The right's absurd and contradictory arguments about school class size
Expect to hear a lot in upcoming months about class size.
As in: raising the number of kids in each public school classroom North Carolina.
As in: firing thousands of teachers to help close the budget shortfall.
The likely source of a lot of this talk will be the right-wing think tanks that clearly aspire to serve as the de facto policy staff for the new conservative leadership teams in the General Assembly. Here's one of the main right-wing talking heads in a recent column casually explaining how state education funding could be slashed by 15%:
"Save around $1.7 billion in the state's education budget by reducing non-teaching positions in public schools by about 30 percent, rolling back recent class-size reductions, and focusing state higher-education funding on undergraduate instruction while raising tuition and private fundraising."
Did you get that? "Rolling back recent class-size reductions" is a prettified way of saying "firing teachers."
In many ways, this is nothing new. Far right groups like the Locke Foundation have been attempting to peddle the nonsensical idea that class size is irrelevant for years. But now, of course, things are a little more serious. With a $4 billion budget gap staring the state in the face and new conservative majorities running things in the House and the Senate, some people in positions of actual influence may begin to listen to this kind of malarkey.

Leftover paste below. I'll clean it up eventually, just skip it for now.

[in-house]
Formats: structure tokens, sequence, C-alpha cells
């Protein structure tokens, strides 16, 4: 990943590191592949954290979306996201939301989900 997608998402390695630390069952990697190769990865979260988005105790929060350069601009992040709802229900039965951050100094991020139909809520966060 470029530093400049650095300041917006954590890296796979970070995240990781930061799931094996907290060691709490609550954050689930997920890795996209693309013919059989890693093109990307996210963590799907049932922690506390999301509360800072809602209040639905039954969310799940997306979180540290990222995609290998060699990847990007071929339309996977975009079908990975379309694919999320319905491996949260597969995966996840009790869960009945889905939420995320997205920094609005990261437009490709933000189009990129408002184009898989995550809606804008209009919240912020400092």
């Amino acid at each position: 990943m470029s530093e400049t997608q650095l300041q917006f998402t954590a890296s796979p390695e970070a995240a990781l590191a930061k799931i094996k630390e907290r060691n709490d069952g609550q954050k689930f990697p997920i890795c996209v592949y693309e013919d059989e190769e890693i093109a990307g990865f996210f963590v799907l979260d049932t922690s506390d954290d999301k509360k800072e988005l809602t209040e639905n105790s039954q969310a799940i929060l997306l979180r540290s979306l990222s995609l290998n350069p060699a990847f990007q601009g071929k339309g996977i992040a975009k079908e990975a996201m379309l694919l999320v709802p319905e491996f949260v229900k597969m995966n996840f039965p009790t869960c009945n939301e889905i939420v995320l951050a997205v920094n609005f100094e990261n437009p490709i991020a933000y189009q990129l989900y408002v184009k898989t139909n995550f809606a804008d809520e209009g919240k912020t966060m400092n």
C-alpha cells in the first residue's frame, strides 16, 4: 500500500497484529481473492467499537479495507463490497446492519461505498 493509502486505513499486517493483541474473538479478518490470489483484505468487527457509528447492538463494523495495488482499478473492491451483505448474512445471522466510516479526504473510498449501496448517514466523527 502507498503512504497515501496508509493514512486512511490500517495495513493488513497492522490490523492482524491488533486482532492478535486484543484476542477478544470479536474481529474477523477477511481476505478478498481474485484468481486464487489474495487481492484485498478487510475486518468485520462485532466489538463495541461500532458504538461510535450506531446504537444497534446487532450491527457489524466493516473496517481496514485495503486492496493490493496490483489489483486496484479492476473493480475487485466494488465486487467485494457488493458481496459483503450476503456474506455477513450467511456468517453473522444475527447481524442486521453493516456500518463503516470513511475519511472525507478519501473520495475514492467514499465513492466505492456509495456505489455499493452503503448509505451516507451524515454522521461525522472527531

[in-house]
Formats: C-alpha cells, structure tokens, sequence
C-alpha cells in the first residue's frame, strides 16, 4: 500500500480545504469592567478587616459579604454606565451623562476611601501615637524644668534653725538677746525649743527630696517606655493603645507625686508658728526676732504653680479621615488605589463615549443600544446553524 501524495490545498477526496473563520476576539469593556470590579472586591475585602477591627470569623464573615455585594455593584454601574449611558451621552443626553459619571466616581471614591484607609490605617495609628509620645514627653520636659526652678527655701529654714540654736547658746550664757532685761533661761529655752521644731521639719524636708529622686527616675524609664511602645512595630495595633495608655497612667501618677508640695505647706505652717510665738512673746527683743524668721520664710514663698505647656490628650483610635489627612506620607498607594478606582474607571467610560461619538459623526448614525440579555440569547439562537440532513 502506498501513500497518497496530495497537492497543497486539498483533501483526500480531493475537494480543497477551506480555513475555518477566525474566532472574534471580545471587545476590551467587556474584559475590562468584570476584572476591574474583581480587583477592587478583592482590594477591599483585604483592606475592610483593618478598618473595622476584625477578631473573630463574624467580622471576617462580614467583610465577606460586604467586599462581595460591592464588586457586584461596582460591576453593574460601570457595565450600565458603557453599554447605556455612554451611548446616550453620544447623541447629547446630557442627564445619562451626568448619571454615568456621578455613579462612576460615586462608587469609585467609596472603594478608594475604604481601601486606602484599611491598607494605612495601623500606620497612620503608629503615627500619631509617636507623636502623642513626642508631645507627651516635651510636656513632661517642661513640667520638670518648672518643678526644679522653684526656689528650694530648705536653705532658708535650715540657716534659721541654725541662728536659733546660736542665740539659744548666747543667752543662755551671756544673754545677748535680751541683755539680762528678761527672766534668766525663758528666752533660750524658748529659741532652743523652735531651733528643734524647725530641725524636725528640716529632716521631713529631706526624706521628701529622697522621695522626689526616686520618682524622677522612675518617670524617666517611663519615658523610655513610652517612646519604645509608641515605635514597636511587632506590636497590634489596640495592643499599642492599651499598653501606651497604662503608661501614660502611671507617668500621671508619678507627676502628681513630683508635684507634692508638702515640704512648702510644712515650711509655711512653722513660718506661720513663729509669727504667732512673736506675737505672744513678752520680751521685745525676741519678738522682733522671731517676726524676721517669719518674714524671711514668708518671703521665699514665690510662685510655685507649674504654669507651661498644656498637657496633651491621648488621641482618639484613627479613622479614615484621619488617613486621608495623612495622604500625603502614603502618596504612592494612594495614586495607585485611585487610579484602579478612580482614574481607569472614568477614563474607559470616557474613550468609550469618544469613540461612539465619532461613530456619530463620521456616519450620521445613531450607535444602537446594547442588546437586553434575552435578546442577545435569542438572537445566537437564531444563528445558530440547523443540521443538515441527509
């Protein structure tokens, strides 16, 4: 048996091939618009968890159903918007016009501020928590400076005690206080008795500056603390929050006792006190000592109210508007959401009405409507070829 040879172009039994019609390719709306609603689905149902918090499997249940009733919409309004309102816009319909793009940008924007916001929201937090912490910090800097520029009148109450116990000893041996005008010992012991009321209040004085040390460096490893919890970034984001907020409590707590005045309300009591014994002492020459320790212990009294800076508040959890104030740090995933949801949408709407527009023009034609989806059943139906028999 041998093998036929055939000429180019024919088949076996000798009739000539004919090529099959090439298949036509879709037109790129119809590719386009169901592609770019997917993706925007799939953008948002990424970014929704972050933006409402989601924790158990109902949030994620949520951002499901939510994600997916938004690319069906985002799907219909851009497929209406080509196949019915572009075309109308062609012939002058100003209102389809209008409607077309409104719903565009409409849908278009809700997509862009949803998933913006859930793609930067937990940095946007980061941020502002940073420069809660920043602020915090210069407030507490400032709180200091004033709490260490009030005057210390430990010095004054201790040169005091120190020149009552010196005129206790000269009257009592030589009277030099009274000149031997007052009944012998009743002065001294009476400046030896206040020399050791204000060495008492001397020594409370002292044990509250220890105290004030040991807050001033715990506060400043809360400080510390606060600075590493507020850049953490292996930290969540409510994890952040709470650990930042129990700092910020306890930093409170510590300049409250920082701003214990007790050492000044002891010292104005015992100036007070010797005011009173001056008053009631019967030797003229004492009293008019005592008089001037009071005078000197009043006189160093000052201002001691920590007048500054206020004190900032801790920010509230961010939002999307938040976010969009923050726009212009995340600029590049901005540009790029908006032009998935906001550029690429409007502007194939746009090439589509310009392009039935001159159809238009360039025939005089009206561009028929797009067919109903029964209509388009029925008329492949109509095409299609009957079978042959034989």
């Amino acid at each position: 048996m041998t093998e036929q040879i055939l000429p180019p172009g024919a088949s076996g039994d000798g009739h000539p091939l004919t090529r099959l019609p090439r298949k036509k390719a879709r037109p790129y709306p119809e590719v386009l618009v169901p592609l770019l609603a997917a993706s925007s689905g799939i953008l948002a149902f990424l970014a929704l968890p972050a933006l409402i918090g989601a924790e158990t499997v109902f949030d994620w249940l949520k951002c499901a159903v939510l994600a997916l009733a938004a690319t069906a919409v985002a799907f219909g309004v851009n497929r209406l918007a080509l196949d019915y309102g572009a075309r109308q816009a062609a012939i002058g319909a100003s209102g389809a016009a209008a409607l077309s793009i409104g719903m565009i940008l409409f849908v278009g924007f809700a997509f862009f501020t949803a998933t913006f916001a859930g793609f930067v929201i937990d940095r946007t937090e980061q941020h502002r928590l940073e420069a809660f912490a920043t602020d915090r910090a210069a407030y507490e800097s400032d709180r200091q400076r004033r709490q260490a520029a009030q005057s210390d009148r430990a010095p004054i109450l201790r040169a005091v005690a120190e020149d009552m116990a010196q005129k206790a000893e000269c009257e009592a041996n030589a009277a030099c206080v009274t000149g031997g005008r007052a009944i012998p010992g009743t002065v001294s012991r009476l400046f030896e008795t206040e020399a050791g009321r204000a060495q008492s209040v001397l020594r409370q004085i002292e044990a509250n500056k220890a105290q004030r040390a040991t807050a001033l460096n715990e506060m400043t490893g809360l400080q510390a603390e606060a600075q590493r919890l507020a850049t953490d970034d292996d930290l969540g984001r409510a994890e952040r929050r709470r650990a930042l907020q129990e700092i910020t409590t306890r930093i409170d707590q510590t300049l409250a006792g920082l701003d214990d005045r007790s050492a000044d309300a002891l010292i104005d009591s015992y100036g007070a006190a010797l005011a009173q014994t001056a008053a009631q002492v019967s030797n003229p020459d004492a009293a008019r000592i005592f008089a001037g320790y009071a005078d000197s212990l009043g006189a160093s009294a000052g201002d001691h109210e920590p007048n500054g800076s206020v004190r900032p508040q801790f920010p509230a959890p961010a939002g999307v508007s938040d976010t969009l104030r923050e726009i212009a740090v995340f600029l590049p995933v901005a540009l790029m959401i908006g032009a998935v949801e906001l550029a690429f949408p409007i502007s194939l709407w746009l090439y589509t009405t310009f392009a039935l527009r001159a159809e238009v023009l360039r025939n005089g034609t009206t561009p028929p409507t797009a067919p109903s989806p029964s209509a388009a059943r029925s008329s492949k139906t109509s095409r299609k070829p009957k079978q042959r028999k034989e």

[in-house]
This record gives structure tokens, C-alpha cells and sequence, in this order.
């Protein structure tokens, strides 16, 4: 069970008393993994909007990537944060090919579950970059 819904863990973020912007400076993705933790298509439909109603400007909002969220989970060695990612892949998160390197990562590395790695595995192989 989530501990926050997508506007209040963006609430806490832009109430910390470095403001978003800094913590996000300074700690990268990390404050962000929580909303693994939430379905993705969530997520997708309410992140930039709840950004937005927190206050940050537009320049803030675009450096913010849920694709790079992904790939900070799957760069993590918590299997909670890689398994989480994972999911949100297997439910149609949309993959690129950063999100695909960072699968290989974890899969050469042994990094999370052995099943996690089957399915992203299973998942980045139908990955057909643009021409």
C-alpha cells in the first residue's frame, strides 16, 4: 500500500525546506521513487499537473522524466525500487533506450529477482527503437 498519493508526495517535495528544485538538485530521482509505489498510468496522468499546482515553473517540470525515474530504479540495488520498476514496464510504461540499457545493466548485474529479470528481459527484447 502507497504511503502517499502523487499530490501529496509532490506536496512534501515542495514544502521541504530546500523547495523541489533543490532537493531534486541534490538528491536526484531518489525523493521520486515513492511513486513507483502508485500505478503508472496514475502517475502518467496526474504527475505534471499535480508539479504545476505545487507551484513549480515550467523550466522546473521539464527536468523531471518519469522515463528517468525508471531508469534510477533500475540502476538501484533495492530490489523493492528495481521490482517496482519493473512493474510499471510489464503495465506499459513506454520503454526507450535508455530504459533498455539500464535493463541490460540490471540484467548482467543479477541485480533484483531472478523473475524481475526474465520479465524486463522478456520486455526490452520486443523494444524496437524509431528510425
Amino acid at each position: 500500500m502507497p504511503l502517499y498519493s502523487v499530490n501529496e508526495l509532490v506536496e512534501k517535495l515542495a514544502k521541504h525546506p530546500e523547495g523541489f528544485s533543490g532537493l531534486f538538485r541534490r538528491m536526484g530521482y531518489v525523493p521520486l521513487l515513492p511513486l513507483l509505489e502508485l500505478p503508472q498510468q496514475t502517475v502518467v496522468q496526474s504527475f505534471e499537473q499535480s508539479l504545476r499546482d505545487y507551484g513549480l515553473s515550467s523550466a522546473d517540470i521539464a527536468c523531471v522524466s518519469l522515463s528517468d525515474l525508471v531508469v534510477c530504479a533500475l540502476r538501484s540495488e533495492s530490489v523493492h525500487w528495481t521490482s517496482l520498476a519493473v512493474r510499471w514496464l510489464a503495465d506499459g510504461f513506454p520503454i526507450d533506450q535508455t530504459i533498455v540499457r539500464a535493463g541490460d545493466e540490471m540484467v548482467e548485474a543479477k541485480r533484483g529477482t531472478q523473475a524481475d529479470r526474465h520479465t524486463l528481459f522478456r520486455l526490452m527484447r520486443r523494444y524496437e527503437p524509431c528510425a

(As an aside, it would be great if some of these people were forced to go into a randomly selected public school and identify the three out of ten "non-teaching positions," – i.e. counselors, custodians, nurses, librarians, etc – that should be eliminated. Then it would be great to give them a mop and a broom and ask them to clean up the cafeteria after lunch).
What parents think
Interestingly, the idea that raising class sizes is a bad idea does not seem to have seeped through to the parents whose "choices" the right-wing groups profess to care so passionately about. In fact, in 2007, a Locke Foundation report extolling the supposed wonders of charter schools had this to say: